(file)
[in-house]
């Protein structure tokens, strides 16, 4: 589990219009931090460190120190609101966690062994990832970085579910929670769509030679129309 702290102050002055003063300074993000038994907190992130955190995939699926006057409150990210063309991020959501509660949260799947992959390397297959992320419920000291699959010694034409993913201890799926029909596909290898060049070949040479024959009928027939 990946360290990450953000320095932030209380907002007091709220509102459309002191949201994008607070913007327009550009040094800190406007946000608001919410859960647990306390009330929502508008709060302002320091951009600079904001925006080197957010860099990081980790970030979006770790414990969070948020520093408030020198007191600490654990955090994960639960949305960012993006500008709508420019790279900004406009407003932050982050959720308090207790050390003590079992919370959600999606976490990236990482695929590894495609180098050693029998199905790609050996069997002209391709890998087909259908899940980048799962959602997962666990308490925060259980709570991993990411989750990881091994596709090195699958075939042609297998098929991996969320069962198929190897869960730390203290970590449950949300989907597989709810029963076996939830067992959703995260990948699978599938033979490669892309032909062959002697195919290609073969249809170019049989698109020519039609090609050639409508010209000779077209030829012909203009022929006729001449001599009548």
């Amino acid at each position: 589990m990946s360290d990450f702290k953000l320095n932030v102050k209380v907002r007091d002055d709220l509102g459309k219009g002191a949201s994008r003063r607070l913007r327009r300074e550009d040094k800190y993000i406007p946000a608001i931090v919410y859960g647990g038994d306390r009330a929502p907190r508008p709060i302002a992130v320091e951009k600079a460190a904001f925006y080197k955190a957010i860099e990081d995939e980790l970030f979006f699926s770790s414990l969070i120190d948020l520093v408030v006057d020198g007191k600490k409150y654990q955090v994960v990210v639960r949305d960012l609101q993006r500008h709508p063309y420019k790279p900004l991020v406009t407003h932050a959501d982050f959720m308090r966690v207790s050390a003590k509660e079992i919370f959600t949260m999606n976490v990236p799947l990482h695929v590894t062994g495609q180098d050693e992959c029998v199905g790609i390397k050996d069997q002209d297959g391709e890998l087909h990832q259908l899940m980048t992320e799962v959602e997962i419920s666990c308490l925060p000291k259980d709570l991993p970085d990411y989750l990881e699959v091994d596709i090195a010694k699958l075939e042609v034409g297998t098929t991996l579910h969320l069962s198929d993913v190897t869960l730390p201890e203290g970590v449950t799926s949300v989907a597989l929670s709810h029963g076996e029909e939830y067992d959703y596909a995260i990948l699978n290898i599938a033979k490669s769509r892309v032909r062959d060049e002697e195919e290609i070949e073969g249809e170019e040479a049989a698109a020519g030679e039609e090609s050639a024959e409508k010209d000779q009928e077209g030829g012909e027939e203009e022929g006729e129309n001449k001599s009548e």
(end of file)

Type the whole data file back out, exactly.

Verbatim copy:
[in-house]
């Protein structure tokens, strides 16, 4: 589990219009931090460190120190609101966690062994990832970085579910929670769509030679129309 702290102050002055003063300074993000038994907190992130955190995939699926006057409150990210063309991020959501509660949260799947992959390397297959992320419920000291699959010694034409993913201890799926029909596909290898060049070949040479024959009928027939 990946360290990450953000320095932030209380907002007091709220509102459309002191949201994008607070913007327009550009040094800190406007946000608001919410859960647990306390009330929502508008709060302002320091951009600079904001925006080197957010860099990081980790970030979006770790414990969070948020520093408030020198007191600490654990955090994960639960949305960012993006500008709508420019790279900004406009407003932050982050959720308090207790050390003590079992919370959600999606976490990236990482695929590894495609180098050693029998199905790609050996069997002209391709890998087909259908899940980048799962959602997962666990308490925060259980709570991993990411989750990881091994596709090195699958075939042609297998098929991996969320069962198929190897869960730390203290970590449950949300989907597989709810029963076996939830067992959703995260990948699978599938033979490669892309032909062959002697195919290609073969249809170019049989698109020519039609090609050639409508010209000779077209030829012909203009022929006729001449001599009548």
């Amino acid at each position: 589990m990946s360290d990450f702290k953000l320095n932030v102050k209380v907002r007091d002055d709220l509102g459309k219009g002191a949201s994008r003063r607070l913007r327009r300074e550009d040094k800190y993000i406007p946000a608001i931090v919410y859960g647990g038994d306390r009330a929502p907190r508008p709060i302002a992130v320091e951009k600079a460190a904001f925006y080197k955190a957010i860099e990081d995939e980790l970030f979006f699926s770790s414990l969070i120190d948020l520093v408030v006057d020198g007191k600490k409150y654990q955090v994960v990210v639960r949305d960012l609101q993006r500008h709508p063309y420019k790279p900004l991020v406009t407003h932050a959501d982050f959720m308090r966690v207790s050390a003590k509660e079992i919370f959600t949260m999606n976490v990236p799947l990482h695929v590894t062994g495609q180098d050693e992959c029998v199905g790609i390397k050996d069997q002209d297959g391709e890998l087909h990832q259908l899940m980048t992320e799962v959602e997962i419920s666990c308490l925060p000291k259980d709570l991993p970085d990411y989750l990881e699959v091994d596709i090195a010694k699958l075939e042609v034409g297998t098929t991996l579910h969320l069962s198929d993913v190897t869960l730390p201890e203290g970590v449950t799926s949300v989907a597989l929670s709810h029963g076996e029909e939830y067992d959703y596909a995260i990948l699978n290898i599938a033979k490669s769509r892309v032909r062959d060049e002697e195919e290609i070949e073969g249809e170019e040479a049989a698109a020519g030679e039609e090609s050639a024959e409508k010209d000779q009928e077209g030829g012909e027939e203009e022929g006729e129309n001449k001599s009548e």